Motor vehicle production boosts manufacturing output in October

Total industrial production fell 0.1 percent in October after increasing 0.1 percent in September. Total industrial production has declined in four of the past six months. Over the past year, total industrial output has increased by 3.3% (see the first chart).

Total industrial energy use fell 0.2 points to 79.9 percent, from 80.1 percent in September. Utilization may be plateauing and is above the long-term average (1972 through 2021) of 79.6 percent, but well below the highs of the 1970s when it was above 88 percent.

Industrial production — about 74 percent of total output — posted a gain of 0.1 percent for the month, the fourth consecutive increase and the seventh in the past nine months (see chart one). A year ago, manufacturing output rose 2.4 percent.

Manufacturing utilization was unchanged at 79.5 percent, above its long-term average of 78.2 percent. However, it is still well below the 1994-1995 high of 84.7 percent.

Mining production accounts for about 16 percent of total industrial output and fell 0.4 percent last month (see top of the second chart). Over the past 12 months, mining production has risen 6.9 percent. Utilities output, usually linked to weather patterns and about 10 percent of total industrial output, fell 1.5 percent, the third consecutive drop, with natural gas rising 3.0 percent, but electricity falling 2.4 percent. A year ago, utility production rose 2.5 percent.

Among the main sectors of industrial production, energy production (about 27 percent of total production) decreased by 0.9 percent in the month (see bottom of the second chart) with declines in consumer energy products (-1.4 percent), and primary energy production (- 1.2 percent) and converted energy products by 0.1 percent. However, oil and gas well drilling operations rose 0.8%, while commercial energy products rose 0.1%. Total energy production increased by 5.2 percent compared to last year.

Production of automobiles and parts (about 5 percent of total production) jumped 2.0 percent after a 0.4 percent increase in September (see bottom of the second chart). A year ago, the production of cars and parts increased by 10.7 percent.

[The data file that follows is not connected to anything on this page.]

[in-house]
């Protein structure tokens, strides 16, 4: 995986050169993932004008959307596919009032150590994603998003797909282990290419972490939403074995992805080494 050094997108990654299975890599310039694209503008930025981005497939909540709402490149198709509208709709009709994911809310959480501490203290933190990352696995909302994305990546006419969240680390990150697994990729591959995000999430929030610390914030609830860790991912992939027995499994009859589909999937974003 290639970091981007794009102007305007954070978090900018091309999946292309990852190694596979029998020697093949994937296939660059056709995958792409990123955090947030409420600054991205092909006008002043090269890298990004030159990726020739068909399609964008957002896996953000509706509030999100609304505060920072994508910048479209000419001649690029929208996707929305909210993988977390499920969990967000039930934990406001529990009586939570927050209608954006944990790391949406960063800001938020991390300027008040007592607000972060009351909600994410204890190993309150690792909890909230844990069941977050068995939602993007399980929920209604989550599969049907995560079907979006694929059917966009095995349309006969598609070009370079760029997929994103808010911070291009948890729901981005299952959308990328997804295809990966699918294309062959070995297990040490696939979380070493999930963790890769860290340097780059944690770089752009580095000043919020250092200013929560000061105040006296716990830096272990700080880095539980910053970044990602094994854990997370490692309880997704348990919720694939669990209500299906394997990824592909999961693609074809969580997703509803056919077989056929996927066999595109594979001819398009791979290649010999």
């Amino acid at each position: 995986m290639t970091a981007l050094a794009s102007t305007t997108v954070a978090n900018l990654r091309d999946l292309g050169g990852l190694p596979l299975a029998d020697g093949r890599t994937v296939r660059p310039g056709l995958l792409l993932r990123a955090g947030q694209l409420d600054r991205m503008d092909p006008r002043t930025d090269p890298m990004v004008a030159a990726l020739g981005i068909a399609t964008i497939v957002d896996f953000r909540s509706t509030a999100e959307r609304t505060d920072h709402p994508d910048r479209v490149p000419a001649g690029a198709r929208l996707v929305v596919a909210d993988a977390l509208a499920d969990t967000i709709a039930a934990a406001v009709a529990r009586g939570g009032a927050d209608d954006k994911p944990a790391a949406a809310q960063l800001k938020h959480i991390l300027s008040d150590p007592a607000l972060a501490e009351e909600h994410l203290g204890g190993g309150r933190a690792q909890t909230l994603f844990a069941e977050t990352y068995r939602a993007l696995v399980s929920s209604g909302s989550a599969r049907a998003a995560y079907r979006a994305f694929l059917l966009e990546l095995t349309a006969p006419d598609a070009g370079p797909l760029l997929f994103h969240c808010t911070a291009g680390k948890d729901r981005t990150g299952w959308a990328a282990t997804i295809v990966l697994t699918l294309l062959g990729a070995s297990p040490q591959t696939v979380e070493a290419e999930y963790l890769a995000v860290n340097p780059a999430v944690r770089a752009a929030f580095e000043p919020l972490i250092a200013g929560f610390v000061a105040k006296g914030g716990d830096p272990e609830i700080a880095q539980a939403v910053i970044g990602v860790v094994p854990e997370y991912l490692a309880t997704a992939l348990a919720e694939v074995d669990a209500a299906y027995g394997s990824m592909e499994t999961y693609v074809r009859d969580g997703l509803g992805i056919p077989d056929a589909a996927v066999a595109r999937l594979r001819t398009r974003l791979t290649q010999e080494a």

Total combined vehicles increased to 11.07 million at a seasonally adjusted annual rate. This consists of 10.73 million light vehicles, the highest since August 2020 (see chart three), and 0.34 million heavy trucks. As for light vehicles, the number of light trucks reached 8.89 million, while the number of cars reached 1.84 million. Compilations rose sharply from lows but remained in the lower half of the previous usual range.

The index of selected high-tech industries fell 0.6 percent in October (see bottom of the second chart) and was up 2.6 percent year-on-year. High-tech industries account for only 2.1% of total industrial output.

All other industries combined (total excluding energy, high-tech, and automobiles; about 66 percent of total industrial output) rose 0.1 percent in October (see bottom of the second chart). This important category is 1.9 percent over October 2021.

Overall, industrial production declined in October while industrial production rose as auto production increased. Many other areas were weak. While most measures of economic activity point to the economy continuing to expand, soaring price increases, weak consumer confidence, aggressive Fed tightening cycle and fallout from Russia’s invasion of Ukraine continue to pose significant threats to the economic outlook. Caution is required.

Robert Hughes

Bob Hughes

Robert Hughes joined AIER in 2013 after more than 25 years in financial and economic markets research on Wall Street. Bob was previously Head of Global Equity Strategy for Brown Brothers Harriman, where he developed an equity investment strategy that combined top-down macro analysis with bullish fundamentals.

Prior to BBH, Bob was chief equity analyst at State Street Global Markets, chief economic analyst at Prudential Equity Group and chief economist and financial markets analyst at Citicorp Investment Services. Bob holds an MA in Economics from Fordham University and a BA in Business Administration from Lehigh University.

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